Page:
The Findhorn Foundation describes itself as, “a spiritual community, ecovillage and international center for holistic education,” Their mission is to “help unfold a new human consciousness and create a positive and sustainable future.”
Elly, who led our opening ceremony, took us on our tour of Findhorn last night. It was a pleasant evening with a smattering of rain. We were all in good spirits after a morning of writing and an open afternoon full of naps, individual and group adventures. Several of our company ended up being brought home—smiling and happy—by a policeman, but that is their story to tell.
Elly led us through an amazing conglomeration of gardens, communal buildings, co-housing units, and ecologically-sound houses. We stopped often, taking pictures and jotting down observations in our notebooks. Findhorn was a quirky, unusual place. Who, for instance, could resist a sign like this?
As we meandered through a fascinating array of buildings and gardens, Elly related the unusual, new age beginnings of this now world-famous community.
All that the Foundation is today manifested initially from the “spiritual guidance” one woman—Eileen Caddy—began receiving in meditation in the late 1950’s. According to the official Findhorn website:
“The Findhorn Community was begun in 1962 by Peter and Eileen Caddy and Dorothy Maclean. All three had followed disciplined spiritual paths for many years. They first came to northeast Scotland in 1957 to manage the Cluny Hill Hotel in the town of Forres, which they did remarkably successfully. Eileen received guidance in her meditations from an inner divine source she called ‘the still small voice within’ and Peter ran the hotel according to this guidance and his own intuition. In this unorthodox way – and with many delightful and unlikely incidents – Cluny Hill swiftly became a thriving and successful four-star hotel. After several years however, Peter and Eileen’s employment was terminated, and with nowhere to go and little money, they moved with their three young sons and Dorothy to a caravan (trailer park) in the nearby seaside village of Findhorn.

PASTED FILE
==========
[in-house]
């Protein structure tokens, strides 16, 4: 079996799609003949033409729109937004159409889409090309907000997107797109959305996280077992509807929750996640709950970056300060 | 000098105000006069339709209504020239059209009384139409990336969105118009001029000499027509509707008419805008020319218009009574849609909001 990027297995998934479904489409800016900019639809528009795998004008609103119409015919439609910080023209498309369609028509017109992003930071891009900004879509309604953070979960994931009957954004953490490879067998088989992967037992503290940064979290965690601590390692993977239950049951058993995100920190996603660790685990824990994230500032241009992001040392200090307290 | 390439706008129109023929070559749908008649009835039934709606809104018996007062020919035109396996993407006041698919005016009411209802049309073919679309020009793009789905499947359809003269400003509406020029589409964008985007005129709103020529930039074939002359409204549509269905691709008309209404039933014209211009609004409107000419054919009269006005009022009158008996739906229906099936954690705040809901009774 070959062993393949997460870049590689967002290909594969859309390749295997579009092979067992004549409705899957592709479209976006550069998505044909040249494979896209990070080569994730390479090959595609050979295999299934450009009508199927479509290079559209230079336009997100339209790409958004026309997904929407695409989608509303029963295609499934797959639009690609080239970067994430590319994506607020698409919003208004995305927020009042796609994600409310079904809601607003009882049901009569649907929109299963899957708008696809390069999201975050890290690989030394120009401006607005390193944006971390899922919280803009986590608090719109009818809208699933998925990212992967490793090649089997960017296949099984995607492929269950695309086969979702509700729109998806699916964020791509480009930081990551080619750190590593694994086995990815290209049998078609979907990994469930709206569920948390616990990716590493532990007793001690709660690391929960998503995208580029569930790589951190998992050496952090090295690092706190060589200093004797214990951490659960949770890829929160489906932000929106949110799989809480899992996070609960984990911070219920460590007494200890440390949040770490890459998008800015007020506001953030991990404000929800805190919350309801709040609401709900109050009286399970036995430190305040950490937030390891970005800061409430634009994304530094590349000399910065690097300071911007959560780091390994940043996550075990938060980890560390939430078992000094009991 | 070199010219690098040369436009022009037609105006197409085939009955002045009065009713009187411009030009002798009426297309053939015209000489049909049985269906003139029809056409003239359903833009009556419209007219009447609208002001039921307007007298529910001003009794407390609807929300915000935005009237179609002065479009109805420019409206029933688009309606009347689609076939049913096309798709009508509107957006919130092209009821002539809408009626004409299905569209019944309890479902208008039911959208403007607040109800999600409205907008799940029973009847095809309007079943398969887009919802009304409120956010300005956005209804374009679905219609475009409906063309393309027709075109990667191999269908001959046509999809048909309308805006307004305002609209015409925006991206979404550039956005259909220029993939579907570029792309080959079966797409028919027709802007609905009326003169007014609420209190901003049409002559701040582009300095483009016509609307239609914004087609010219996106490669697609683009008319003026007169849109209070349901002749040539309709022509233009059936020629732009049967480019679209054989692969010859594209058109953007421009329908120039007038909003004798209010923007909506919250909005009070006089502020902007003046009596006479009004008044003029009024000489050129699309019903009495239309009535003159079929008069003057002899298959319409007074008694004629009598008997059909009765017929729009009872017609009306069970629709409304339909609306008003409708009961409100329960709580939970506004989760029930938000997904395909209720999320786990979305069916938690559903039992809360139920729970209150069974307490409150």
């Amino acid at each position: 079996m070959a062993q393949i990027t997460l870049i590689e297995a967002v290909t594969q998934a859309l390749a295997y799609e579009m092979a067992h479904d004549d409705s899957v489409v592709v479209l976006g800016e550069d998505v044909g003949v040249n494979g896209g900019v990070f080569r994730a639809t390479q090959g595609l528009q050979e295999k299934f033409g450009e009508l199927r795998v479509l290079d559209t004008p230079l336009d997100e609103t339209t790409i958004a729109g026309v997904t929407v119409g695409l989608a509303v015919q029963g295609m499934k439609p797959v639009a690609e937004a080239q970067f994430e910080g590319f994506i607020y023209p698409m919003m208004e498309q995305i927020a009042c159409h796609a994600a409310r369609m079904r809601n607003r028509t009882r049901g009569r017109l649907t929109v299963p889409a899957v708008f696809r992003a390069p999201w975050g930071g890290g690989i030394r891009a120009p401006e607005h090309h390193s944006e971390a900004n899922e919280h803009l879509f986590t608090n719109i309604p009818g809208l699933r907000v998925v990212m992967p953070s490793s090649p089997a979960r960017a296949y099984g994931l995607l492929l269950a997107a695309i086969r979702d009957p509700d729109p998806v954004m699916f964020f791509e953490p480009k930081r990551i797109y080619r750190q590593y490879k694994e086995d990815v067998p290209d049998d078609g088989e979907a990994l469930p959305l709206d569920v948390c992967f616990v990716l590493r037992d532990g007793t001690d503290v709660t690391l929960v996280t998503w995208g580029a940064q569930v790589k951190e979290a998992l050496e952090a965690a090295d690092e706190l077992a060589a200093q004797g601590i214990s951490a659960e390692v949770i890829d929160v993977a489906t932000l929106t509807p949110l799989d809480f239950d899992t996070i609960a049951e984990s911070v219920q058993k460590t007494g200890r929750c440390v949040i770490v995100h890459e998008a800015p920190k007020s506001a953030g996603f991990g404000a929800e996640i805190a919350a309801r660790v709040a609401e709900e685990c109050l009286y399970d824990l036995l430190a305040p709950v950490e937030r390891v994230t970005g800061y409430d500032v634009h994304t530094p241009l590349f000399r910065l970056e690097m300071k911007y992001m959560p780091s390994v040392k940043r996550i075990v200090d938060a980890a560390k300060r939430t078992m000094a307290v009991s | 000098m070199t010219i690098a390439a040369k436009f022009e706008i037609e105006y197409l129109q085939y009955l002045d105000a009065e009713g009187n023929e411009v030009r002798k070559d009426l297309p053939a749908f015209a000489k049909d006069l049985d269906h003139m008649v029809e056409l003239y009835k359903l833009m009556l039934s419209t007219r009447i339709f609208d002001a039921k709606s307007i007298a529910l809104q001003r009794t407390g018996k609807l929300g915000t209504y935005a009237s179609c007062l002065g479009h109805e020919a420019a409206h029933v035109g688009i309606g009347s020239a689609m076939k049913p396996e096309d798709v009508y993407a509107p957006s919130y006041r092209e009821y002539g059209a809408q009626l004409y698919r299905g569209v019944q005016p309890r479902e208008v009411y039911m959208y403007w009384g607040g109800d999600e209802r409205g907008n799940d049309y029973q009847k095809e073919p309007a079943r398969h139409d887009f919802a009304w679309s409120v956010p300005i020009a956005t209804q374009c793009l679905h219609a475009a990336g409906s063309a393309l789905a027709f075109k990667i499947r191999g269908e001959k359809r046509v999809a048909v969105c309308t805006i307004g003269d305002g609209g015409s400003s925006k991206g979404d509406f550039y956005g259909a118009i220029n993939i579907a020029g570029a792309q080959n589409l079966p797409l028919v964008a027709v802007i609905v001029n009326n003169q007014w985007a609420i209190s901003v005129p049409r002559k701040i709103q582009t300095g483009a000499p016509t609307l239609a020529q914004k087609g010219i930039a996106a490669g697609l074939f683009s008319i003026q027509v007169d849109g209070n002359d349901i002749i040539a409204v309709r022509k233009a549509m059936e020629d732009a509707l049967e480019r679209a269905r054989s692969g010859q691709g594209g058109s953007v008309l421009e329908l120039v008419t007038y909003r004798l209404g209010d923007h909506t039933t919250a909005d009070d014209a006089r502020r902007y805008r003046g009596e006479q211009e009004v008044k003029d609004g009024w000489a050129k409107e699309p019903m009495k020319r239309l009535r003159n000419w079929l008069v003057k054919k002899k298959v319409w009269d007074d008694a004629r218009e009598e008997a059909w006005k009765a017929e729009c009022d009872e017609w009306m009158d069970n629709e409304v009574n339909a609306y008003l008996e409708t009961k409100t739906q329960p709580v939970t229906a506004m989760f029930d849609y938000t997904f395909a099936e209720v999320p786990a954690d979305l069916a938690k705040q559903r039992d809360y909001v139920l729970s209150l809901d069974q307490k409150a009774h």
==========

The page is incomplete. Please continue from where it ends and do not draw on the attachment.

Feeding six people on unemployment benefit was difficult, so Peter decided to start growing vegetables. The land in the caravan park was sandy and dry but he persevered. Dorothy discovered she was able to intuitively contact the overlighting spirits of plants – which she called angels, and then devas – who gave her instructions on how to make the most of their fledgling garden. She and Peter translated this guidance into action, and with amazing results. From the barren sandy soil of the Findhorn Bay Caravan Park grew huge plants, herbs and flowers of dozens of kinds, most famously the now-legendary 40-pound cabbages. Word spread, horticultural experts came and were stunned, and the garden at Findhorn became famous.”
People from all over the world began flocking to Findhorn, including many young Americans and Canadians, inspired to look for new ways to live during the sixties. Findhorn was at the heart of the fledgling environmental movement. An eclectic range of new-age ideas were born and fostered here.
Findhorn grew slowly and organically—inspiration always waiting for serendipity and money to appear. And yet the community did steadily greow, and it continues to evolve.
Findhorn has just celebrated its 50th birthday. Today 150 people live in residence. Another four hundred live in the extended community surrounding Findhorn. Dozens of non-profit organizations, all committed to the betterment of the earth, make their home on these grounds. What all the members of Findhorn have in common is being on a conscious spiritual path and the desire to live in community.
Top visionaries and thinkers from all over the world come here to lead workshops in process psychology, non-violent communication, and sustainable development, to name just a few. Thousands of people from all over the world have attended these programs and then taken the teachings back into their home communities.
In 1998, the Findhorn Foundation became an NGO-affiliated with the United Nations, promoting sustainable development efforts around the world.
And Findhorn practices what it preaches. It’s the largest community with the lowest carbon footprint in all of Europe.